Parallels in Parenting

When I was a little girl my dad used to take me to 7-Eleven every Sunday morning. He would put the radio on and find his favorite oldies station where he sang the words to every single song. My dad used to sing like there was no one else in the car and I watched on as he continued driving with a constant smile on his face.

He would get a cup of coffee and tell me to pick any kind of Slurpee I wanted. We did this almost every weekend that I can remember. We’d drive home with him sipping on his hot drink and me half digging at my Slurpee and half drinking it. Sometimes he’d take me on a detour and say, “Meg, Meg. Let me show you something really cool.” We’d inevitably end up at some random place in town where he’d tell me some random story about how he met this person and knew that person. Our brief weekend trip to the gas station turned in to a life lesson and I wouldn’t have had it any other way. Now that I’m a mother, I find myself saying and doing many of these same things with my children.

Like today for example, my kids and I were driving home from getting haircuts and I saw Krispy Kreme out my window. I decided to take a detour and get a dozen donuts because, well, why not? I could have listed the many reasons we didn’t need to stop or couldn’t stop but I decided to put my blinker on before I had time to think too much about it. The result was a car full of happy kids, breakfast already done for tomorrow, and a mom who couldn’t help but smile when she thought about how her dad would have done the same thing.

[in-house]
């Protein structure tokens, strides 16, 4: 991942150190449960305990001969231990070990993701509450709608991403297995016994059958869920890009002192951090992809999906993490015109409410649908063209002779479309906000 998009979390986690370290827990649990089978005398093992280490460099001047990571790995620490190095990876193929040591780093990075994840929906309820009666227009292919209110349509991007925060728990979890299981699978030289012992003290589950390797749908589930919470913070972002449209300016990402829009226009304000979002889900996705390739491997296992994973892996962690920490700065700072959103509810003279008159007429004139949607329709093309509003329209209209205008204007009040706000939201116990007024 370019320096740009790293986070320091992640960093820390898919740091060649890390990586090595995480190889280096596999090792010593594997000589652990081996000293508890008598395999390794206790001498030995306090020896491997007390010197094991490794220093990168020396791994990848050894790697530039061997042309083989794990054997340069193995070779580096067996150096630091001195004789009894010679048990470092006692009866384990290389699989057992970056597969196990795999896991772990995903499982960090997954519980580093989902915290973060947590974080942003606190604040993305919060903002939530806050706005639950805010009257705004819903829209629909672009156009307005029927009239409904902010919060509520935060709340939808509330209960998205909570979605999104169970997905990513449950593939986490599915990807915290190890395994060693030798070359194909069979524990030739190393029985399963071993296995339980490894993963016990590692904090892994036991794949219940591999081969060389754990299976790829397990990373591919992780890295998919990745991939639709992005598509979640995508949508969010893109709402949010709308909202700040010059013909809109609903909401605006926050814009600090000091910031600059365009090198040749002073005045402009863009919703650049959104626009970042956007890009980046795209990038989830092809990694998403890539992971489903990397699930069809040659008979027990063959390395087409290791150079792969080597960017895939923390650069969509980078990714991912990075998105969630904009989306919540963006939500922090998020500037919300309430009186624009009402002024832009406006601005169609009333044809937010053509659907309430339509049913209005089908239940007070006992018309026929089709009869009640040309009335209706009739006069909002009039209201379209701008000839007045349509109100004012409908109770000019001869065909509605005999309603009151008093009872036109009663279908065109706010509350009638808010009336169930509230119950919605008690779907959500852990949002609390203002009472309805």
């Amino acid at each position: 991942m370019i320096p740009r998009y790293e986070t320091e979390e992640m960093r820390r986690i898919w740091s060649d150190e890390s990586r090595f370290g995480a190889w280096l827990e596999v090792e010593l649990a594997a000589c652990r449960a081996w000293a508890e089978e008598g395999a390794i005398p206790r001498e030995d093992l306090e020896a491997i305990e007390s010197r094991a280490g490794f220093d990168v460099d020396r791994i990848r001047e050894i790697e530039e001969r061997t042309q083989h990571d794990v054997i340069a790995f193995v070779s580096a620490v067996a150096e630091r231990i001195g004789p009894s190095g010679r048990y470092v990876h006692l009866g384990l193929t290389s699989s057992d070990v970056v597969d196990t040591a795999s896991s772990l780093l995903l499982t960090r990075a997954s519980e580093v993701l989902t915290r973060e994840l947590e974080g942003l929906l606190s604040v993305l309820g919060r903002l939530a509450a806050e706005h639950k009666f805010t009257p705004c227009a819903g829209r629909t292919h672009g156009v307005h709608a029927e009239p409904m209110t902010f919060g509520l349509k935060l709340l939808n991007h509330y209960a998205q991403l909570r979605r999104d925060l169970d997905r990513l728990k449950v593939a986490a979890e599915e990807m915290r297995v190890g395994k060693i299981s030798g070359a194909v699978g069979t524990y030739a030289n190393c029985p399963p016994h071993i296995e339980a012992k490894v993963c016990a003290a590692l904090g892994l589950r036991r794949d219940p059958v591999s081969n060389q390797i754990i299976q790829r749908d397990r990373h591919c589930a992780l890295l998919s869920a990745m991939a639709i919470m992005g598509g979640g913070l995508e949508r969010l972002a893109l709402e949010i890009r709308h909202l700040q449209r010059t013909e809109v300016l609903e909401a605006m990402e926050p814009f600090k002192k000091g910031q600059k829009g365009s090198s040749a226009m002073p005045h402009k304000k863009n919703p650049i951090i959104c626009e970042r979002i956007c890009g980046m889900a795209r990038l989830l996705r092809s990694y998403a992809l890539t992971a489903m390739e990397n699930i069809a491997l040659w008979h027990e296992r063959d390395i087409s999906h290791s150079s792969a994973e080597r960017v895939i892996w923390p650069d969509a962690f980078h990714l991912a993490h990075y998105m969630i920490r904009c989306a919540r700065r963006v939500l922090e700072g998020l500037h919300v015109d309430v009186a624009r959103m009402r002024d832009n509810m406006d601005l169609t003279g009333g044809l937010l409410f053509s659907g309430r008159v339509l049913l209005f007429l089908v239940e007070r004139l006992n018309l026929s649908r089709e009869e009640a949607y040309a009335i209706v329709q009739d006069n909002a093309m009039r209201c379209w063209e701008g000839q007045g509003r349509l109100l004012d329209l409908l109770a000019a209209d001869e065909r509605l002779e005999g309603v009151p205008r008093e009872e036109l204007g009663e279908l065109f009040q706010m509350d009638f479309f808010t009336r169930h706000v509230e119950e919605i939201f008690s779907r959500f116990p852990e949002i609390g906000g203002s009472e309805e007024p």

I’ve made some fun memories with my kids, too. Every year in gearing up for Father’s Day, I take my kids to the store and tell them to pick out something that reminds them of their dad. I think I get more enjoyment out of this than anyone else. Last year, my 3-year-old picked out a back scratcher and said matter-of-factly, “Dad’s always wanted one of these!”

“He has?” I thought. “Huh. Okay.”

I give the kids a few dollars each and tell them to think really hard about what daddy would like. The excitement builds and builds as the big day approaches and the kids try their hardest not tell dad what they got him. I let each one wrap their own gifts and I buy extra tape just for this occasion because I know they will use more than they need and for this one time only, I don’t say a thing.

As I get older, I see the parallels in parenting between my dad and I. I tell him every year how much he means to me and how I know without a doubt that I am the luckiest girl in the world. Since my dad lives on the east coast and I live in the Midwest, I try and do things with my kids that I know he would do with me.

I run through the Starbucks drive thru and grab a coffee because that’s something he would do. I run my car through the car wash just because – he would do that too. I make a random stop at a friend’s house unannounced just to tell them hello because that’s a trademark of my dad. I see how many conversations I can strike up with strangers because I like to pretend I can meet more new people than my dad. My most favorite thing of all, though? I say funny things to my kids so they know to say it back. Like, “See you later alligator. In a while crocodile.” I almost always try the piece of fudge I’m offered at a store because my dad never passes up a sweet and I never say no to Root Beer or Cream Soda because those are his favorites. 

I can’t wait to see my dad again. But for now, I can say, Happy Father’s Day to the best dad in the whole wide world. 



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